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Will the 2024 cicada invasion affect me

Cicada Map of Central Illinois

We have been hearing for months that two broods of periodical cicadas will emerge from the ground this May in central Illinois: the 13-year Brood XIX and the 17-year Brood XIII. These cicadas have been living underground, feeding on tree roots for either 13 or 17 years, depending on the brood.

Is everyone going to be affected? The short answer is “No.”

Archived records indicate that periodical cicadas are primarily found along rivers and their tributaries in central Illinois, where woodlands and forests were historically located. Away from the rivers and streams was the tree-less prairie. Cicadas are not good fliers and are observed to have flown no more than 164 feet at a time. They fly only to mate and lay eggs, so they remain close to their emergence sites.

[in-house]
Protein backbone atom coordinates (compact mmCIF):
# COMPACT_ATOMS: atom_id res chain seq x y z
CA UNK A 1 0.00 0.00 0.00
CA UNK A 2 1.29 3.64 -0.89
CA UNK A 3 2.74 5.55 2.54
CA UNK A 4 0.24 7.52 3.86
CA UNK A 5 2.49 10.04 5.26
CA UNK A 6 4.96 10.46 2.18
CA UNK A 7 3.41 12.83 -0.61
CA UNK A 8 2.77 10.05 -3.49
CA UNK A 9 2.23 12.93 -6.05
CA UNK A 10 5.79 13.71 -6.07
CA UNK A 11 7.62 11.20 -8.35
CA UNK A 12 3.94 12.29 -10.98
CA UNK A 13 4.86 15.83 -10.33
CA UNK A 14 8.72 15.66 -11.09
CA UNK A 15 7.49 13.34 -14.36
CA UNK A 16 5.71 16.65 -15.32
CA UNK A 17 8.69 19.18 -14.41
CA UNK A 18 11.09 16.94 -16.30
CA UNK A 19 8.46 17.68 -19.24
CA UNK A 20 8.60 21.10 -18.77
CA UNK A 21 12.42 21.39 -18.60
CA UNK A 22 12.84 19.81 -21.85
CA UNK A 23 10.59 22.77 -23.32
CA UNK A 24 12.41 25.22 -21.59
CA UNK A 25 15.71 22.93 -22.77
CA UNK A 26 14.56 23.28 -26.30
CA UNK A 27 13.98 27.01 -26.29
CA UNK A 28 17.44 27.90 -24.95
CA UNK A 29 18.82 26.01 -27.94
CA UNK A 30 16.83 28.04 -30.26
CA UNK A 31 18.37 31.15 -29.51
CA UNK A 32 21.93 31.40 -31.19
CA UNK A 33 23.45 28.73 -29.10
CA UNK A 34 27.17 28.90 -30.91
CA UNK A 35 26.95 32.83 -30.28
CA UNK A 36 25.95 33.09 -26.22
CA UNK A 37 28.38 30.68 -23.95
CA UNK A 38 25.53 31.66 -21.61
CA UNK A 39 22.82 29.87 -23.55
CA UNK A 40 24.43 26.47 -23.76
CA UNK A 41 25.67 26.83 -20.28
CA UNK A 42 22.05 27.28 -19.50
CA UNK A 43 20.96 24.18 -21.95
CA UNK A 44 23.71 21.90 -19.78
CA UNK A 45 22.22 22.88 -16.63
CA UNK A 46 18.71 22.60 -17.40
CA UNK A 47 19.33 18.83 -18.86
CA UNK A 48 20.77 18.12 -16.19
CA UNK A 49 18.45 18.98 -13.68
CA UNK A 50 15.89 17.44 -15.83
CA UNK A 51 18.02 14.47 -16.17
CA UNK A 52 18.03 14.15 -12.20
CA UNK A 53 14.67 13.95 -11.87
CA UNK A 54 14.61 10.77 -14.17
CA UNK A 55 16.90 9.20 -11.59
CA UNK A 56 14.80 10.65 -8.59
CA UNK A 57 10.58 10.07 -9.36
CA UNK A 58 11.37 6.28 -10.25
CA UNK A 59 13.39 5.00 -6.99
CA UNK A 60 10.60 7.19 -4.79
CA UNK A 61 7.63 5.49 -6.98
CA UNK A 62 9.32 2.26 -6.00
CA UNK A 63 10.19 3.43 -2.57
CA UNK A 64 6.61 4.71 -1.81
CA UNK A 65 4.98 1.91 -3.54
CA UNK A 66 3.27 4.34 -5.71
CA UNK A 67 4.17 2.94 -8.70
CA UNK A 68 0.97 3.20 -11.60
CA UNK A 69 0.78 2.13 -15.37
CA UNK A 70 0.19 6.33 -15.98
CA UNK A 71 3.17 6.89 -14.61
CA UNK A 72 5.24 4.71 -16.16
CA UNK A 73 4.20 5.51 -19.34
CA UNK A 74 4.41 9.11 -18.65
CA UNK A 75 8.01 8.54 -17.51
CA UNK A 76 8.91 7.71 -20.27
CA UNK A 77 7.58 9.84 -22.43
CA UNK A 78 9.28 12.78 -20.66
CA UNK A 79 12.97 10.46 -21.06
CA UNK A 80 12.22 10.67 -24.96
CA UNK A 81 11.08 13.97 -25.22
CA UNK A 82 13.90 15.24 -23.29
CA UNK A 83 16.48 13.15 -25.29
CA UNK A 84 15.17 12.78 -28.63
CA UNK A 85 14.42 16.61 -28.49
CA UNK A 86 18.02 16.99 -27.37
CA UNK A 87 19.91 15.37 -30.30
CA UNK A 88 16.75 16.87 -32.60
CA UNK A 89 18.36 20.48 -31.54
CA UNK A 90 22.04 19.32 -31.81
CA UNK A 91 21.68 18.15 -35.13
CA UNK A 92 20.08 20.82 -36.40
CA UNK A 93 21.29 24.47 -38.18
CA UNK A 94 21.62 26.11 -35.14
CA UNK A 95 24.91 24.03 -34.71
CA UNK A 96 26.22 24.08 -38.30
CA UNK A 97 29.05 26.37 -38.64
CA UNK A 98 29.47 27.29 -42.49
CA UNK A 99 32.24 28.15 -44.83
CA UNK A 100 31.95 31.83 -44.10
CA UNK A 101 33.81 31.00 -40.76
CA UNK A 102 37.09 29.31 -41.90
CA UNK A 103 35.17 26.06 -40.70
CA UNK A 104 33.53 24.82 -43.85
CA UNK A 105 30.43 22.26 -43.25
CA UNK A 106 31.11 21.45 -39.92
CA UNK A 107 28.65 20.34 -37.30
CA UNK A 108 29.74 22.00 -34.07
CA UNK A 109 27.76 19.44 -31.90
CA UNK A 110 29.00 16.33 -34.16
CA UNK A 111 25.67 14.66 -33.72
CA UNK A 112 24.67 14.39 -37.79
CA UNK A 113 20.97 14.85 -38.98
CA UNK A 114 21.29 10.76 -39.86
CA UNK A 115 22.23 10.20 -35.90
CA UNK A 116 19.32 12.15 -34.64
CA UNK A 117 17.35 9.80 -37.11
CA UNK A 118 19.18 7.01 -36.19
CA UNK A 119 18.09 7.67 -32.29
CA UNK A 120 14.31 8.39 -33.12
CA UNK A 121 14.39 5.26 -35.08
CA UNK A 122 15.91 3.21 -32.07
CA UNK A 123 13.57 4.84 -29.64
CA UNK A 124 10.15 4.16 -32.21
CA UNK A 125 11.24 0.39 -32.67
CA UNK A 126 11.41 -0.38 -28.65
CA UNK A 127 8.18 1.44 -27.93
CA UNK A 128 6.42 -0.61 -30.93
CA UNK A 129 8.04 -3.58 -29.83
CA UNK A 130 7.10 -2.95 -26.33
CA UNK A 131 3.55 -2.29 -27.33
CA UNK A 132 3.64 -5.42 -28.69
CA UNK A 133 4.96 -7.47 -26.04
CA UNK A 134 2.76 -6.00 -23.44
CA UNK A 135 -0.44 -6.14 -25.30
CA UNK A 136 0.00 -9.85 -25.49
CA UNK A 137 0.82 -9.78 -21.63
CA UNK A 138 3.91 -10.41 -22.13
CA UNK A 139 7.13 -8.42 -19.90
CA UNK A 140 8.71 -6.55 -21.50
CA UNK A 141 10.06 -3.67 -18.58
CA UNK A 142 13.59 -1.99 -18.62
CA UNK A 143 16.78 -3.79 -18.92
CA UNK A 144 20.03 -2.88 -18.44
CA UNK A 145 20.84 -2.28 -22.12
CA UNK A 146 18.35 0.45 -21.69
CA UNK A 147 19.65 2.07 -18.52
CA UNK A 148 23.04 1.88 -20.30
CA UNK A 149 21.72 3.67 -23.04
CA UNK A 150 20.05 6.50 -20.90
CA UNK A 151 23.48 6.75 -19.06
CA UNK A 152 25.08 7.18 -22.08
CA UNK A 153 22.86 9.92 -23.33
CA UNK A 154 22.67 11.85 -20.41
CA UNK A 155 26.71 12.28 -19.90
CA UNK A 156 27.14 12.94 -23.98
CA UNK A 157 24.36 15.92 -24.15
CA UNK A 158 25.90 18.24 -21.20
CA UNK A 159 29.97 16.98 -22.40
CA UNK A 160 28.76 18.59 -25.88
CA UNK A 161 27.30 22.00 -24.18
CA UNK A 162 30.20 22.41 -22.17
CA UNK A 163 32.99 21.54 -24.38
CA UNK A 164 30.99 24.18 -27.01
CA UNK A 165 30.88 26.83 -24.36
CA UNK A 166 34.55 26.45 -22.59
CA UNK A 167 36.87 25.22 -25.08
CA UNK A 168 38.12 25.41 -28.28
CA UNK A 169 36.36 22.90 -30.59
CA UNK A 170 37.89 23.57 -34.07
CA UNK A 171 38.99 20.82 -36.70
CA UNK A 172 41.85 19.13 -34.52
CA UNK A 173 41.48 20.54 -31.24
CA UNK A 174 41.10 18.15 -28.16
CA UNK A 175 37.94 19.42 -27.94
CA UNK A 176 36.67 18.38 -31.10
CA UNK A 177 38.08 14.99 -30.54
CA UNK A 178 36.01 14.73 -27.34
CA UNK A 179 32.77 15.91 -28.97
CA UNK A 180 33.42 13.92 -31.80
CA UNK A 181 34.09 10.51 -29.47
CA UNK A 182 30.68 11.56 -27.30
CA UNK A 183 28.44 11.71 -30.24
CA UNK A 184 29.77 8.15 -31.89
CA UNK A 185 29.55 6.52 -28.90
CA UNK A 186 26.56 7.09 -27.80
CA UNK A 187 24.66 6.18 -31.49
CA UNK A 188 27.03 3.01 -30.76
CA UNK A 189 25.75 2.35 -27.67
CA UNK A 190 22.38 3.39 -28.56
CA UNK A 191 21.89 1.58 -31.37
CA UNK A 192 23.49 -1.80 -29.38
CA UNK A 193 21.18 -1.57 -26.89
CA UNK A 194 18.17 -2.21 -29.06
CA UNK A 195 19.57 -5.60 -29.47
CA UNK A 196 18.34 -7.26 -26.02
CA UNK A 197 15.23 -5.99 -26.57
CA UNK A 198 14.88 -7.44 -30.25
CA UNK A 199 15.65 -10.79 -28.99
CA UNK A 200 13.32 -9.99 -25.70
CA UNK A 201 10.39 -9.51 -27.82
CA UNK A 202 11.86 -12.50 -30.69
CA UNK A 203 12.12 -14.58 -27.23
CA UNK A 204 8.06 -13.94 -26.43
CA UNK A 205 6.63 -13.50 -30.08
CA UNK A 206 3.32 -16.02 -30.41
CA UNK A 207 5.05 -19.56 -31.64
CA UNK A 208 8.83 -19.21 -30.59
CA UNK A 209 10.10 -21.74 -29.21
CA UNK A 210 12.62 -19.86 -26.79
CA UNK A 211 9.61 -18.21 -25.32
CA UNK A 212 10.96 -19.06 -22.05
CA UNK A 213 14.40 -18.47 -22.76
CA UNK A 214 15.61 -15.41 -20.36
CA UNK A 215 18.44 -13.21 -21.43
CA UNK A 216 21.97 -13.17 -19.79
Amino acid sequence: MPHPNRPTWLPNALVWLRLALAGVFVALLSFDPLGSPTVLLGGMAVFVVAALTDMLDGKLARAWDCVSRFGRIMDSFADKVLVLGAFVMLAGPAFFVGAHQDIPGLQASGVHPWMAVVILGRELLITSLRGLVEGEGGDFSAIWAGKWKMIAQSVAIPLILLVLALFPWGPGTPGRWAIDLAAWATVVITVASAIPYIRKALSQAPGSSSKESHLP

Where will cicadas emerge?

In the area of central Illinois where I live and work, we can expect to experience the 13-year Brood XIX emerging in places near and along the Sangamon River and its major streams from Riverton east to north of Fisher, Illinois. For Decatur, the east and south sides of the city will likely be affected.

In the Springfield area, the 13-year Brood XIX will impact areas along the Sangamon River to the east and south, while the 17-year Brood XIII will emerge in the north and west.

Will cicadas cause any damage?

If you live in one of these areas where cicadas will likely emerge, consider protecting newly planted or young trees and shrubs. Female cicadas lay their eggs in grooves cut into small diameter twigs. These trigs often break off at this point, causing damage known as “flagging.” Flagging will not kill healthy, mature trees but can affect newly planted ones. 

To protect these small trees and shrubs, place netting with small openings (less than ¼”) over them and secure around the base. Insecticides are not recommended to manage periodical cicadas. Large, healthy trees can survive egg-laying with no long-term impacts. This has been happening for thousands of years. Insecticides are less effective in protecting smaller trees and shrubs from cicadas than netting.